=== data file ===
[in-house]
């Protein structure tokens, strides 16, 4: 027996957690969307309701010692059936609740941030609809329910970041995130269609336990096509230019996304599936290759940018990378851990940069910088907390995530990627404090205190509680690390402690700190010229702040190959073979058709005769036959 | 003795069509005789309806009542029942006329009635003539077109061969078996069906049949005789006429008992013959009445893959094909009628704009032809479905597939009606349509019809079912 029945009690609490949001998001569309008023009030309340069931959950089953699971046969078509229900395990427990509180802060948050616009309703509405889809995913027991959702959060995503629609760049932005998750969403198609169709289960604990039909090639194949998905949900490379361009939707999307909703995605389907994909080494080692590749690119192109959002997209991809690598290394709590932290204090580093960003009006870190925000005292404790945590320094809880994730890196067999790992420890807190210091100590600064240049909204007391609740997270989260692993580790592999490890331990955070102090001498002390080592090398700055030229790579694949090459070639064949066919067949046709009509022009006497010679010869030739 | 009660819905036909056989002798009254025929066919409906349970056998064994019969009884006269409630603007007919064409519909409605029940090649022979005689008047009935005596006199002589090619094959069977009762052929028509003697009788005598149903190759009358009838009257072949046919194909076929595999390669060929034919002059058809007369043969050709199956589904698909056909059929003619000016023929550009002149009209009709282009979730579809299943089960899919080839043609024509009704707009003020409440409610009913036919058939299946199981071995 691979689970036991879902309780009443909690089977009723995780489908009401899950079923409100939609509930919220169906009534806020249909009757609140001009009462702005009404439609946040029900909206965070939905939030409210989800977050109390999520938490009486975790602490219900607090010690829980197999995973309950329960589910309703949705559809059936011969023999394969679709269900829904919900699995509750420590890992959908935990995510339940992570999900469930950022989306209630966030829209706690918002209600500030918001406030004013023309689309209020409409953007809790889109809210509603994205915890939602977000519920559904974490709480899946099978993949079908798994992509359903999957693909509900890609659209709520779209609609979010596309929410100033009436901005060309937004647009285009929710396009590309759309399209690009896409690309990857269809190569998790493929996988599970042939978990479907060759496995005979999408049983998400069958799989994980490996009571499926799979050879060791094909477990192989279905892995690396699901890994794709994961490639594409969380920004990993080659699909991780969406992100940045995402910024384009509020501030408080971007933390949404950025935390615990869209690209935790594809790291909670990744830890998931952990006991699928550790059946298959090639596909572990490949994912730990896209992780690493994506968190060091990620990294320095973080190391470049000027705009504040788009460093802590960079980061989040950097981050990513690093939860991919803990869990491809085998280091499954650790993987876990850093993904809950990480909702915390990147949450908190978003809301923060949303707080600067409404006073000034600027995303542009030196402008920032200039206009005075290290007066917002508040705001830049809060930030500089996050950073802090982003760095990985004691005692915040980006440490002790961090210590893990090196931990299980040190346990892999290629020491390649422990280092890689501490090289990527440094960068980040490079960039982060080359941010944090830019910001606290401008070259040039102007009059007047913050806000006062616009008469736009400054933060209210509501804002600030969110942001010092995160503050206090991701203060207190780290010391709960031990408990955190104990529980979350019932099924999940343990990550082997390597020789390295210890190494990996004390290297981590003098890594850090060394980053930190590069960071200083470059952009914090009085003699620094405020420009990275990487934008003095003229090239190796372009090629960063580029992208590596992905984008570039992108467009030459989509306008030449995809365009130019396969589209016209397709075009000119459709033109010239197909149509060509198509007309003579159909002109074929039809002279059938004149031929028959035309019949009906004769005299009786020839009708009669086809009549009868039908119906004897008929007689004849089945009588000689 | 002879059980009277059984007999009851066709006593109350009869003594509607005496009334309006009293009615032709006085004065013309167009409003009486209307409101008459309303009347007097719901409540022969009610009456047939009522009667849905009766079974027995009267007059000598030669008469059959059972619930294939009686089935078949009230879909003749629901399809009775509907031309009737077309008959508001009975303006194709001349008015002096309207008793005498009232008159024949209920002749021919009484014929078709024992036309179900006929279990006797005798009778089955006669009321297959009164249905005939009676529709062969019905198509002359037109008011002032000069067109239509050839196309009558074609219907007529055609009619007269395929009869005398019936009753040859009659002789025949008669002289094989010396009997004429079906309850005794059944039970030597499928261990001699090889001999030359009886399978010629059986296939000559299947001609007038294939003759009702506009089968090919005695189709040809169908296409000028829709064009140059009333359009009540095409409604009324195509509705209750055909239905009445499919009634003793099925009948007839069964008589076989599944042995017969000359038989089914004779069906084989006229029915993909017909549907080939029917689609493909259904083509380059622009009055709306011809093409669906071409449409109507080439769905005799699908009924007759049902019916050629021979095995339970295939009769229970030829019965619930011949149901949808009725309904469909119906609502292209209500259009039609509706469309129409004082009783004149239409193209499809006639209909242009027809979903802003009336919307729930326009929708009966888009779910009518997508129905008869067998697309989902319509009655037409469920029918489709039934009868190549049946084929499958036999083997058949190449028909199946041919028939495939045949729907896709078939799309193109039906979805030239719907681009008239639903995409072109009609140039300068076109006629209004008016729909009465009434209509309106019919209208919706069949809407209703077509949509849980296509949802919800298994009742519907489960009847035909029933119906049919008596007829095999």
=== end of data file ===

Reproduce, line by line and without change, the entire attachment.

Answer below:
[in-house]
């Protein structure tokens, strides 16, 4: 027996957690969307309701010692059936609740941030609809329910970041995130269609336990096509230019996304599936290759940018990378851990940069910088907390995530990627404090205190509680690390402690700190010229702040190959073979058709005769036959 | 003795069509005789309806009542029942006329009635003539077109061969078996069906049949005789006429008992013959009445893959094909009628704009032809479905597939009606349509019809079912 029945009690609490949001998001569309008023009030309340069931959950089953699971046969078509229900395990427990509180802060948050616009309703509405889809995913027991959702959060995503629609760049932005998750969403198609169709289960604990039909090639194949998905949900490379361009939707999307909703995605389907994909080494080692590749690119192109959002997209991809690598290394709590932290204090580093960003009006870190925000005292404790945590320094809880994730890196067999790992420890807190210091100590600064240049909204007391609740997270989260692993580790592999490890331990955070102090001498002390080592090398700055030229790579694949090459070639064949066919067949046709009509022009006497010679010869030739 | 009660819905036909056989002798009254025929066919409906349970056998064994019969009884006269409630603007007919064409519909409605029940090649022979005689008047009935005596006199002589090619094959069977009762052929028509003697009788005598149903190759009358009838009257072949046919194909076929595999390669060929034919002059058809007369043969050709199956589904698909056909059929003619000016023929550009002149009209009709282009979730579809299943089960899919080839043609024509009704707009003020409440409610009913036919058939299946199981071995 691979689970036991879902309780009443909690089977009723995780489908009401899950079923409100939609509930919220169906009534806020249909009757609140001009009462702005009404439609946040029900909206965070939905939030409210989800977050109390999520938490009486975790602490219900607090010690829980197999995973309950329960589910309703949705559809059936011969023999394969679709269900829904919900699995509750420590890992959908935990995510339940992570999900469930950022989306209630966030829209706690918002209600500030918001406030004013023309689309209020409409953007809790889109809210509603994205915890939602977000519920559904974490709480899946099978993949079908798994992509359903999957693909509900890609659209709520779209609609979010596309929410100033009436901005060309937004647009285009929710396009590309759309399209690009896409690309990857269809190569998790493929996988599970042939978990479907060759496995005979999408049983998400069958799989994980490996009571499926799979050879060791094909477990192989279905892995690396699901890994794709994961490639594409969380920004990993080659699909991780969406992100940045995402910024384009509020501030408080971007933390949404950025935390615990869209690209935790594809790291909670990744830890998931952990006991699928550790059946298959090639596909572990490949994912730990896209992780690493994506968190060091990620990294320095973080190391470049000027705009504040788009460093802590960079980061989040950097981050990513690093939860991919803990869990491809085998280091499954650790993987876990850093993904809950990480909702915390990147949450908190978003809301923060949303707080600067409404006073000034600027995303542009030196402008920032200039206009005075290290007066917002508040705001830049809060930030500089996050950073802090982003760095990985004691005692915040980006440490002790961090210590893990090196931990299980040190346990892999290629020491390649422990280092890689501490090289990527440094960068980040490079960039982060080359941010944090830019910001606290401008070259040039102007009059007047913050806000006062616009008469736009400054933060209210509501804002600030969110942001010092995160503050206090991701203060207190780290010391709960031990408990955190104990529980979350019932099924999940343990990550082997390597020789390295210890190494990996004390290297981590003098890594850090060394980053930190590069960071200083470059952009914090009085003699620094405020420009990275990487934008003095003229090239190796372009090629960063580029992208590596992905984008570039992108467009030459989509306008030449995809365009130019396969589209016209397709075009000119459709033109010239197909149509060509198509007309003579159909002109074929039809002279059938004149031929028959035309019949009906004769005299009786020839009708009669086809009549009868039908119906004897008929007689004849089945009588000689 | 002879059980009277059984007999009851066709006593109350009869003594509607005496009334309006009293009615032709006085004065013309167009409003009486209307409101008459309303009347007097719901409540022969009610009456047939009522009667849905009766079974027995009267007059000598030669008469059959059972619930294939009686089935078949009230879909003749629901399809009775509907031309009737077309008959508001009975303006194709001349008015002096309207008793005498009232008159024949209920002749021919009484014929078709024992036309179900006929279990006797005798009778089955006669009321297959009164249905005939009676529709062969019905198509002359037109008011002032000069067109239509050839196309009558074609219907007529055609009619007269395929009869005398019936009753040859009659002789025949008669002289094989010396009997004429079906309850005794059944039970030597499928261990001699090889001999030359009886399978010629059986296939000559299947001609007038294939003759009702506009089968090919005695189709040809169908296409000028829709064009140059009333359009009540095409409604009324195509509705209750055909239905009445499919009634003793099925009948007839069964008589076989599944042995017969000359038989089914004779069906084989006229029915993909017909549907080939029917689609493909259904083509380059622009009055709306011809093409669906071409449409109507080439769905005799699908009924007759049902019916050629021979095995339970295939009769229970030829019965619930011949149901949808009725309904469909119906609502292209209500259009039609509706469309129409004082009783004149239409193209499809006639209909242009027809979903802003009336919307729930326009929708009966888009779910009518997508129905008869067998697309989902319509009655037409469920029918489709039934009868190549049946084929499958036999083997058949190449028909199946041919028939495939045949729907896709078939799309193109039906979805030239719907681009008239639903995409072109009609140039300068076109006629209004008016729909009465009434209509309106019919209208919706069949809407209703077509949509849980296509949802919800298994009742519907489960009847035909029933119906049919008596007829095999």